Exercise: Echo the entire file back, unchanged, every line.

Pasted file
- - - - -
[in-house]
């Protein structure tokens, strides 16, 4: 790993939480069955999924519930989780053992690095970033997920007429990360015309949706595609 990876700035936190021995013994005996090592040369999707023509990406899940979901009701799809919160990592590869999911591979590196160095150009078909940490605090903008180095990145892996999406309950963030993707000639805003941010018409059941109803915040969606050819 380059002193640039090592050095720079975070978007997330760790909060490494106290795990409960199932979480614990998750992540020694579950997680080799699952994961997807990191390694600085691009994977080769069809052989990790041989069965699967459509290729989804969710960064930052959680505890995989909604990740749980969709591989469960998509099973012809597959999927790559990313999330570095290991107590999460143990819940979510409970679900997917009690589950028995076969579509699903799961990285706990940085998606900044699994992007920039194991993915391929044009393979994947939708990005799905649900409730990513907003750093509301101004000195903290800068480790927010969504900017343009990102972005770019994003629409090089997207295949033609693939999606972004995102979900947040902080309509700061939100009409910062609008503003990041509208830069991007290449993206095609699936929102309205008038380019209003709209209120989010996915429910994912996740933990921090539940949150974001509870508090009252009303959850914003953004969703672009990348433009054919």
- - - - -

[in-house]
């Protein structure tokens, strides 16, 4: 790993939480069955999924519930989780053992690095970033997920007429990360015309949706595609 990876700035936190021995013994005996090592040369999707023509990406899940979901009701799809919160990592590869999911591979590196160095150009078909940490605090903008180095990145892996999406309950963030993707000639805003941010018409059941109803915040969606050819 380059002193640039090592050095720079975070978007997330760790909060490494106290795990409960199932979480614990998750992540020694579950997680080799699952994961997807990191390694600085691009994977080769069809052989990790041989069965699967459509290729989804969710960064930052959680505890995989909604990740749980969709591989469960998509099973012809597959999927790559990313999330570095290991107590999460143990819940979510409970679900997917009690589950028995076969579509699903799961990285706990940085998606900044699994992007920039194991993915391929044009393979994947939708990005799905649900409730990513907003750093509301101004000195903290800068480790927010969504900017343009990102972005770019994003629409090089997207295949033609693939999606972004995102979900947040902080309509700061939100009409910062609008503003990041509208830069991007290449993206095609699936929102309205008038380019209003709209209120989010996915429910994912996740933990921090539940949150974001509870508090009252009303959850914003953004969703672009990348433009054919």